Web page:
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Berkovitsa - explore this blessed 'nook of paradise' in Bulgaria

The Clock Tower - one of the emblems of Berkovitsa
Photo: Veneta Nikolova

"Nature here is so majestic. So much beauty in this unknown nook of paradise!" - This is how the patriarch of Bulgarian literature, Ivan Vazov, described his first impressions of the old mountain town of Berkovitsa in north-western Bulgaria. Located in one of the regions of Bulgaria still untouched by concrete buildings and mass tourism, Berkovitsa shines with its authentic atmosphere and preserved nature.

Berkovitsa is a starting point for hiking in the Balkan Mountains. 
The town is the starting point for Mt Kom (2016 m) - the highest peak of the Berkovitsa Balkan. The Bulgarian section of the trans-European E-3 tourist route starts from the new Kom mountain hut, about 16 km from the town of Berkovitsa. But hiking is not the only reason to visit this piece of paradise. It's enough to stroll along the lush green streets and get inside a museum to take a trip back in time.

Museum of Ivan Vazov

In the centre of Berkovitsa is the so-called Ipekliyska house, which has been restored and turned into a museum of the poet and writer Ivan Vazov. Vazov spent one of the most fruitful periods of his life here between 1879 and 1880.

Next door is the late 19th century Serbinska House which holds the Ethnographic Museum. The collection is not very large, but contains interesting exhibits that are brought to life by the fascinating narratives of the curator, Dilyana Genkova. In the first exhibition hall, we stop in front of mannequins dressed in Karakachan costumes. Why Karakachan? Because there was once a large Karakachan community in Berkovitsa - transhumant sheep herders. In summer, when the grass in the lower parts of Belomorie burned and there was no pasture for the animals, the Karakachans used to move their herds to the lush meadows of the Berkovska Balkan, we learn from Dilyana Genkova.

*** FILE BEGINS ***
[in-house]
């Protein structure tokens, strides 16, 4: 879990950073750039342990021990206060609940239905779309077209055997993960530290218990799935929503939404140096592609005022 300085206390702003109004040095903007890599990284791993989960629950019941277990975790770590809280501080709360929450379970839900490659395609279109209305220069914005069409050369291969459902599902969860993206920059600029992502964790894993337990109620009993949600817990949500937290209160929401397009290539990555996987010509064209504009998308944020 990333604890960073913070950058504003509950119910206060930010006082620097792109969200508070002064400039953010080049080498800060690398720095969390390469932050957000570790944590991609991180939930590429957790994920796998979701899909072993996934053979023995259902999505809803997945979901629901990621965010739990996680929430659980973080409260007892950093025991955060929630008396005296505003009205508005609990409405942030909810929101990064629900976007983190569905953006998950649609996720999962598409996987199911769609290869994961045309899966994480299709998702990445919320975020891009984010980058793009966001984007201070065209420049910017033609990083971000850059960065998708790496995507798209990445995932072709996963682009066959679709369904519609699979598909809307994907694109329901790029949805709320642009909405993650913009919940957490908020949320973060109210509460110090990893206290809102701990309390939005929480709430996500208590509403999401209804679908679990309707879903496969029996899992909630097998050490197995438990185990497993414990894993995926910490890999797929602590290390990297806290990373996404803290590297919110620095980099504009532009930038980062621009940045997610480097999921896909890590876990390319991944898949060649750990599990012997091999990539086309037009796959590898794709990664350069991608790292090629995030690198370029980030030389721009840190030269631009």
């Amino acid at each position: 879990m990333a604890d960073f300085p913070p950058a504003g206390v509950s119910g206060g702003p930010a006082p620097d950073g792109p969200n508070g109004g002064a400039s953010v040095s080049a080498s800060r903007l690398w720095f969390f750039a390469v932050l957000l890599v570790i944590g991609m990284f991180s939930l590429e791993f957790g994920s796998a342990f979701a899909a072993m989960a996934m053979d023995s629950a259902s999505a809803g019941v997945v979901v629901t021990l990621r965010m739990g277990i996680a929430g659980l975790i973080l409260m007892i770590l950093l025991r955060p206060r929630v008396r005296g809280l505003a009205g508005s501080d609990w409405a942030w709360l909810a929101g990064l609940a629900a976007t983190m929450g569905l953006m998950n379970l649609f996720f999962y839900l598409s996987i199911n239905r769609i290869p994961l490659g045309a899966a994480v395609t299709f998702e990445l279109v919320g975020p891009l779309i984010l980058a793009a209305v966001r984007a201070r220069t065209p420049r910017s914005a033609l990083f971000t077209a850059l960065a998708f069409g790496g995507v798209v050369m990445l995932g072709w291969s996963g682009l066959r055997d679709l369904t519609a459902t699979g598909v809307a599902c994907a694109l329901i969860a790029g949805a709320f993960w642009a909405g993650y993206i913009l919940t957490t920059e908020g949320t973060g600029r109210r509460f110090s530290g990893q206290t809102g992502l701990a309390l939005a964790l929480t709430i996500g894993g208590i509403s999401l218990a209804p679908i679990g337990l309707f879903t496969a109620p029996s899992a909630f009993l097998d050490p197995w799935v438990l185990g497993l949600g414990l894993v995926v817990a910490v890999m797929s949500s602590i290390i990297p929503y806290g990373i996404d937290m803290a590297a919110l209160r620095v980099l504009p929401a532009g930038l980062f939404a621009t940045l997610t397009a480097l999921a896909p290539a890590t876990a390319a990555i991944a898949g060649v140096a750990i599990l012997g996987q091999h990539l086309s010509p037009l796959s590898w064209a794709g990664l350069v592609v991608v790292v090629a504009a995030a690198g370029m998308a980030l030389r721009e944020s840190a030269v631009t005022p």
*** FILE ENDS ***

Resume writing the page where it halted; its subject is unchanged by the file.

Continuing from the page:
Museum of Ethnography
We take a long time to admire a woman's wedding attire, weighing 16 kg, before moving on to the next room, which had a luxury unheard of in those harsh times - an indoor bathroom.

"One of the most interesting objects, as part of the construction of the house itself, is the old bathroom. Visitors admire it and are amazed that in those days there was such a thing as an indoor bath. Curiously, it was equipped with a system for heating water through two earthenware jars built into the wall. The water in them was heated by a supply of hot air from the hearth in the adjoining room where the kitchen was located. Let's not forget that at the end of the 19th century there was no water supply system in the town and water was carried in copper buckets from the nearby well," says Dilyana Genkova.

A 19-century indoor bath.

At the end of the 19th and the beginning of the 20th century, Berkovitsa was a craft centre and the most common craft was pottery. In the Ethnographic Museum we can see magnificent examples of Berkovtsa pottery.

"There were about 50-60 ceramic workshops in Berkovitsa, 100-120 potters and apprentices were involved in the production of Berkovitsa ceramics, which is very similar to the style of Busintsi ceramics - says Dilyana Genkova. Our craftsmen went to the village of Busintsi to learn the craft. This is why many shapes, ways of dyeing and working the clay were borrowed from there. For example, the way they painted the pottery in yellow and green. But the masterpiece in the work of the Berkovitsa potters is the so-called Berkovitsa devil's wine jug. Drinking from it is very special, because you have to close one of the openings, and you have to know which one. Very few craftsmen were able to make this type of vessel".
Dilyana Gencheva holding a Berkovitsa devil's jug

The clock tower from 1764, the two old churches, the art gallery, the remains of the late antique fortress of Kaleto, the pleasant guest houses and the typical northern cuisine are also an important part of the tourist mosaic of this nature-blessed piece of Bulgaria.

Photos: Veneta Nikolova
Translated and posted by Elizabeth Radkova
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